MRI has the advantage of stratifying severity of bone stress, confirming the presence or absence of an associated fracture line (in turn providing better estimates for expected return to weight-bearing and sporting activity), and can also be useful in diagnosing other conditions that may present as bone stress injury (eg joint synovitis / bone tumours / avascular necrosis).
MRI has the added advantage of no ionising radiation.
The cornerstone of management for all stress fractures is an adequate rest period to allow bone healing and reinforcement at the fracture site, a progressively graduated return to impact or the initially insulting activity along with attendance to any predisposing or precipitating issues that can often be clearly elicited in a carefully obtained history.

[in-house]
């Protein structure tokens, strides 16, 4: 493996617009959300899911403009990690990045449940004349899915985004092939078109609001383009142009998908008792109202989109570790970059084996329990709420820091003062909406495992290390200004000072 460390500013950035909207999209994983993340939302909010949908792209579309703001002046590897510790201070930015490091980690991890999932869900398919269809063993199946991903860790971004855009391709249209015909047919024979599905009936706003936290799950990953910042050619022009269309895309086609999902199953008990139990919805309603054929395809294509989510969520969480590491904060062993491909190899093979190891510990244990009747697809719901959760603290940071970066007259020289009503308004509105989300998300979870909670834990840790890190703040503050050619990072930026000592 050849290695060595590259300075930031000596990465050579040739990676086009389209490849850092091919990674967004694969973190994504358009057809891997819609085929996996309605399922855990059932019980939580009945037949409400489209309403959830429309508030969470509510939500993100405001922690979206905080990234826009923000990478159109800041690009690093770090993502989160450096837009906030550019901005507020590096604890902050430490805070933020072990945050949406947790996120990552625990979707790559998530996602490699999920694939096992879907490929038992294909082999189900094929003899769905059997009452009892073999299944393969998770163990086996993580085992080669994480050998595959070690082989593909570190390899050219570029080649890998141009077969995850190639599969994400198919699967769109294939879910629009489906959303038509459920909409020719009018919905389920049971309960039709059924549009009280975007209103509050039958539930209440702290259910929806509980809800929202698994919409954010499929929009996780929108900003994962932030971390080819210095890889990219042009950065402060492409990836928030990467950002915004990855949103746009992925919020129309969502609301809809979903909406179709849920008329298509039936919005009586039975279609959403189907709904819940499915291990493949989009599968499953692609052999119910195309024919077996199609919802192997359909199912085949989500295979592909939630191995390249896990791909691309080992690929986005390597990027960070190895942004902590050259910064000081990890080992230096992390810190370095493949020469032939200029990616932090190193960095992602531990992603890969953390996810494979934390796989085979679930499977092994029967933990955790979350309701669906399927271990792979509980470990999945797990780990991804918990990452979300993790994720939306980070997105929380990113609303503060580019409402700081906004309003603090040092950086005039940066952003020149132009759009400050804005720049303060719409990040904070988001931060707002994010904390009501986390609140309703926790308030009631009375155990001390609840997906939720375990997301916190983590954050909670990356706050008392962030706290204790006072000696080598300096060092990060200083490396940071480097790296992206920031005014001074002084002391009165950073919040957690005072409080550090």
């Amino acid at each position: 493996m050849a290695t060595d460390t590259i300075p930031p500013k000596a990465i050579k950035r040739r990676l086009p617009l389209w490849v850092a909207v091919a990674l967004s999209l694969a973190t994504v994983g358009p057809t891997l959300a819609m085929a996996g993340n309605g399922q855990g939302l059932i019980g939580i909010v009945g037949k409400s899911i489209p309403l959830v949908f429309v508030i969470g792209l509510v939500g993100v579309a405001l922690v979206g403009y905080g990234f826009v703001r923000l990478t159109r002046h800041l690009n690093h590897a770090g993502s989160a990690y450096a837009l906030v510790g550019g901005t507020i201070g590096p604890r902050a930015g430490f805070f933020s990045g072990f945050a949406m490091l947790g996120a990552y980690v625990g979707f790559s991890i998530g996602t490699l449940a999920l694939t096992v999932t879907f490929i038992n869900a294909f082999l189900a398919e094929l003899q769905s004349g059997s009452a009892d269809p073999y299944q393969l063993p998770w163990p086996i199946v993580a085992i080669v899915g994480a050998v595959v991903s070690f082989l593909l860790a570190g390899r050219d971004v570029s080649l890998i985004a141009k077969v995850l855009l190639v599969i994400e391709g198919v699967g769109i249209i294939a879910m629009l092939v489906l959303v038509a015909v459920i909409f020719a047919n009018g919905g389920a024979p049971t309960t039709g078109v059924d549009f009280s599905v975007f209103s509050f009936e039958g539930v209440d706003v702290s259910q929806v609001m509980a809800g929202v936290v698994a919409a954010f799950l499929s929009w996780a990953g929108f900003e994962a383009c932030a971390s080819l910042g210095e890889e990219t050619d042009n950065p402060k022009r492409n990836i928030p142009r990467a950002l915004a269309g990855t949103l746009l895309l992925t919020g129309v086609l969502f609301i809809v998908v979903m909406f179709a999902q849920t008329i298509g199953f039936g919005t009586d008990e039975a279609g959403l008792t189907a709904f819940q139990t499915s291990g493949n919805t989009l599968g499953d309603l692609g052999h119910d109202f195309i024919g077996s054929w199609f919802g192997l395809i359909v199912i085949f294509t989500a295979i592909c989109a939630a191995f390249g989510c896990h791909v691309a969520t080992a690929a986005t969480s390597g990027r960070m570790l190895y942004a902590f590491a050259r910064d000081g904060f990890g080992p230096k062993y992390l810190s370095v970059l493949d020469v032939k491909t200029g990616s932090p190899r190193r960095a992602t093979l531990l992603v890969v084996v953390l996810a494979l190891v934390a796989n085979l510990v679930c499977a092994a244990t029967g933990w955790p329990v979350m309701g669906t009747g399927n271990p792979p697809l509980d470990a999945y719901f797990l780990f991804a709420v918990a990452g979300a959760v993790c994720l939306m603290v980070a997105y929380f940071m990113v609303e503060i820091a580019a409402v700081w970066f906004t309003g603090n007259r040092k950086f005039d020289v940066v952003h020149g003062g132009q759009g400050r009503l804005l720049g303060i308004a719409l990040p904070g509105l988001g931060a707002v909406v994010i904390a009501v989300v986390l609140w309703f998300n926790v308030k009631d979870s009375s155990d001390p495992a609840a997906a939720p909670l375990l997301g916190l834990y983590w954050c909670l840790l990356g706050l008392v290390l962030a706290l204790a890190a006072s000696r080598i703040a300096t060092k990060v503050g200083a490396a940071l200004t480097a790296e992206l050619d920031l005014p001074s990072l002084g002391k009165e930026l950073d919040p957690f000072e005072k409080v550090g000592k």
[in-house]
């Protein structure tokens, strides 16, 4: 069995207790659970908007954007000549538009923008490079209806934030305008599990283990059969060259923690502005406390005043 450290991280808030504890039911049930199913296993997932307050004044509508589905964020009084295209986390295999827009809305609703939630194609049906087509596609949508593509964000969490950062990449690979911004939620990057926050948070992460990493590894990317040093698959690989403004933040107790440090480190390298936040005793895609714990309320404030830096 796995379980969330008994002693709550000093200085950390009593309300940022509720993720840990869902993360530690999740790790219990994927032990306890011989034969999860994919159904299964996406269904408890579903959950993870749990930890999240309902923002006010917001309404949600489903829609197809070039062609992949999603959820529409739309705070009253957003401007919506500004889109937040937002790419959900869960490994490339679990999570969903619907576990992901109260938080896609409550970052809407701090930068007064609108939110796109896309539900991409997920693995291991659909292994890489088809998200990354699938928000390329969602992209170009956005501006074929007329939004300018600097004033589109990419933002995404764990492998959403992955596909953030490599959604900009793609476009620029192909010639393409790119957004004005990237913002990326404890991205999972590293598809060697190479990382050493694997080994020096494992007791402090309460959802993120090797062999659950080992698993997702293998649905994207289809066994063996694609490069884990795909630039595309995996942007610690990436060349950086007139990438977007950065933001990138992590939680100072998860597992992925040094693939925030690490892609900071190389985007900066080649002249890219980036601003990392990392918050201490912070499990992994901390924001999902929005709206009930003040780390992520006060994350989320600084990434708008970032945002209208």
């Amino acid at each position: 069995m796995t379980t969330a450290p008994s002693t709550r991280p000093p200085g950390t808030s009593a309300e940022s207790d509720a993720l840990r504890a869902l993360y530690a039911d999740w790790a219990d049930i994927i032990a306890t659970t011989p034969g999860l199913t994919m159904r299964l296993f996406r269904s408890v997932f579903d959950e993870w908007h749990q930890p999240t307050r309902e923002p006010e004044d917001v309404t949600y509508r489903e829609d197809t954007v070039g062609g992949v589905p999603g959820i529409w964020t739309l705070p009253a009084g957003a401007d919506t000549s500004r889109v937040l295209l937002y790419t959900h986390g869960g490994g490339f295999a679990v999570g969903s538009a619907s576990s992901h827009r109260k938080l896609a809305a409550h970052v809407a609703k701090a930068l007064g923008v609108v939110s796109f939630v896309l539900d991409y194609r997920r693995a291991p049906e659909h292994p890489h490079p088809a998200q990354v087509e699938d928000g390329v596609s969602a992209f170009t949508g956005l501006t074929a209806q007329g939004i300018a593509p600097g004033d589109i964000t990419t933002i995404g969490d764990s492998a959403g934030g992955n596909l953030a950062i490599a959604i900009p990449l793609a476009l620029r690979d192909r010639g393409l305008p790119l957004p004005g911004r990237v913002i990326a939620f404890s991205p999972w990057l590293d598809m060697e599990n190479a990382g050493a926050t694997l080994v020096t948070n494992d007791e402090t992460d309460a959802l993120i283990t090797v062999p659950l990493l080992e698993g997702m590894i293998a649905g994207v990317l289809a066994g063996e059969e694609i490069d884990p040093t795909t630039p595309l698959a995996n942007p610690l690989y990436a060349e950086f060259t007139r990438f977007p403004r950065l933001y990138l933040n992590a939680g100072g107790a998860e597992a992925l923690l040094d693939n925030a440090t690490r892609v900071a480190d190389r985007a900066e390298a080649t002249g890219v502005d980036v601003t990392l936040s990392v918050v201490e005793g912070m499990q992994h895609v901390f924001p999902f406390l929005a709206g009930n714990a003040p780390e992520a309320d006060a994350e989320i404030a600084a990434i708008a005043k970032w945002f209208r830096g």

There will in most cases be a sudden increase in either or both of volume or intensity of activity, a change in running shoes or terrain (in the case of lower limb or pelvic stress fractures), or a preceding injury or region of stiffness that contributed to overload of the part in question
Sporting technique may need to be modified (eg changing in bowling delivery position for cricketers with lumbar stress fractures). All of these factors must be borne in mind for prevention of recurrences.
Attendance to biomechanical issues within the kinetic chain for that movement or action is also imperative.